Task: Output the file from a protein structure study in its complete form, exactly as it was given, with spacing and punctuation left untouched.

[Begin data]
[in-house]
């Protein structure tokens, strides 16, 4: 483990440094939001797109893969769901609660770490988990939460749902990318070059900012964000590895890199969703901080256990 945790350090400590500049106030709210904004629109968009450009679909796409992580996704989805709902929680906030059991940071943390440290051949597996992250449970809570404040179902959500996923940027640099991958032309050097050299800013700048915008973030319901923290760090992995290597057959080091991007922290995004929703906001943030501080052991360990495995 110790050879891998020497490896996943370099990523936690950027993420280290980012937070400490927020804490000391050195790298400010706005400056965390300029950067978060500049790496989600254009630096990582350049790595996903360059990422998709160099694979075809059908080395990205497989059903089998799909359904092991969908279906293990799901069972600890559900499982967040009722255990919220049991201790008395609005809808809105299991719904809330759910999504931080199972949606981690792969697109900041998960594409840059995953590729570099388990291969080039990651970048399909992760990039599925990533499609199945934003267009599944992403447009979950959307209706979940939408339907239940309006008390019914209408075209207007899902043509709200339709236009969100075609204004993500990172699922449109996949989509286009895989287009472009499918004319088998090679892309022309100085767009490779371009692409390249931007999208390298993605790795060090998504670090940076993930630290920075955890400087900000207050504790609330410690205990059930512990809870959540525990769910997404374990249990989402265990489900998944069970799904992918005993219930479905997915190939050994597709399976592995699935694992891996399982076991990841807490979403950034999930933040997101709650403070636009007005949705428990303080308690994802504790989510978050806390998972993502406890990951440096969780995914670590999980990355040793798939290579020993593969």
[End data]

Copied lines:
[in-house]
């Protein structure tokens, strides 16, 4: 483990440094939001797109893969769901609660770490988990939460749902990318070059900012964000590895890199969703901080256990 945790350090400590500049106030709210904004629109968009450009679909796409992580996704989805709902929680906030059991940071943390440290051949597996992250449970809570404040179902959500996923940027640099991958032309050097050299800013700048915008973030319901923290760090992995290597057959080091991007922290995004929703906001943030501080052991360990495995 110790050879891998020497490896996943370099990523936690950027993420280290980012937070400490927020804490000391050195790298400010706005400056965390300029950067978060500049790496989600254009630096990582350049790595996903360059990422998709160099694979075809059908080395990205497989059903089998799909359904092991969908279906293990799901069972600890559900499982967040009722255990919220049991201790008395609005809808809105299991719904809330759910999504931080199972949606981690792969697109900041998960594409840059995953590729570099388990291969080039990651970048399909992760990039599925990533499609199945934003267009599944992403447009979950959307209706979940939408339907239940309006008390019914209408075209207007899902043509709200339709236009969100075609204004993500990172699922449109996949989509286009895989287009472009499918004319088998090679892309022309100085767009490779371009692409390249931007999208390298993605790795060090998504670090940076993930630290920075955890400087900000207050504790609330410690205990059930512990809870959540525990769910997404374990249990989402265990489900998944069970799904992918005993219930479905997915190939050994597709399976592995699935694992891996399982076991990841807490979403950034999930933040997101709650403070636009007005949705428990303080308690994802504790989510978050806390998972993502406890990951440096969780995914670590999980990355040793798939290579020993593969």